…At the Academies at Frederick Douglass High School on Wednesday, where the hip-hop artist Wale made a surprise visit as part of an effort by the school system to manage anger over Mr. Gray’s death, Montrez Watt, 17, trembled as he spoke of it. “She doesn’t understand,” he said. “She called us thugs, yo.”
Mayor Rawlings-Blake has to know what thugs means today (I’m old enough to remember when it referred to Saddam Hussein’s minions. But I digress). There are any number of other ways she could have expressed herself. Yet, in a moment of anger–and probably honesty–she showed some real class bias. This was a gaffe in the true sense of the word: she admitted something she wanted to keep secret (she later apologized). Rawlings-Blake comes from a well-to-do, politically connected family*. It’s not that she has bad intentions (I don’t believe she does), but there is a class divide there. At some level, Rawlings-Blake just doesn’t identify with the people of Baltimore’s poor neighborhoods–and that bias can lead to very bad policy (gaffes are just the tip of the iceberg)
So let’s bring in the socialists (seems Marxists are really hard to come by these days). While Shawn Gude at Jacobin is writing about a white liberal columnist, his comments are probably appropriate for a mayor who refers to her constituents as thugs (boldface mine):
“The dream of the Next Baltimore is cracked.”
What was the cause of Rodricks’s lamentations? The destruction of a handful of police cars, it seems, and the smashed windows of some businesses in Baltimore’s Inner Harbor.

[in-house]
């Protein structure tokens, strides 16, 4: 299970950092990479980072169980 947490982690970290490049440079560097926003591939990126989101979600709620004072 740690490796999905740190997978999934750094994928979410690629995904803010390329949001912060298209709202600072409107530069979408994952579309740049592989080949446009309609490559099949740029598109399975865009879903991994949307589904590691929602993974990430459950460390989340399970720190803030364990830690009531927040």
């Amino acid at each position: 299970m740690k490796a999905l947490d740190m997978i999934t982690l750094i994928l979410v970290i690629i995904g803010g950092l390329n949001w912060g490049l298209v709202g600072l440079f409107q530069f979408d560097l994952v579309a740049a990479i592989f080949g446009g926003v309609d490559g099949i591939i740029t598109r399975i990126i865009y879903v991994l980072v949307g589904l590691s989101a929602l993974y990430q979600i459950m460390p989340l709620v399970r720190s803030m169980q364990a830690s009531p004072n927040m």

And the “Next Baltimore” occupying his imagination? A vision built not on pouring investment into long-neglected communities, but attracting young professionals and tourists. It’s a vision that left intact racial and class inequality — even as it trumpeted inclusiveness and opportunities to come….
But of the entire scene, the most salient thing wasn’t the destruction wrought by protestors — the cop car demolished, the payday loan store smashed up — but by capital: the decrepit, boarded-up row houses, hovels and vacants in a city full of them.
These are the streets in which Maryland Gov. Larry Hogan has now declared a state of emergency, the same streets that would suffer from his austerity. They are the streets that have endured astronomic unemployment rates for decades, even as Democrats have run the city unrivaled. And they are the streets where police folded up Freddie Gray’s body “like origami,” then restrained him with leg irons in the back of a police van and delayed calling for an ambulance.
Obviously, race plays a large role, both in the spark of police brutality and the long-term economic neglect and exploitation of poor black communities, as well as the War on Drugs. But there’s a class element to the brutality as well, among black and white. This identity leads people to rule out–or desperately try to ignore–certain problems (as the image above notes). An well-to-do person will generate a lot of cognitive dissonance if she blames her class’ economic activities and livelihoods for her city’s devastating problems. If we ignore that, we will miss many of the necessary solutions to truly integrating our cities.
*So does D.C.’s Mayor Muriel Bowser. It’s worth noting that in the Democratic primary (which is essentially the election in D.C.), Bowser won the white districts, but not the black ones, even against a mayor troubled by multiple scandals.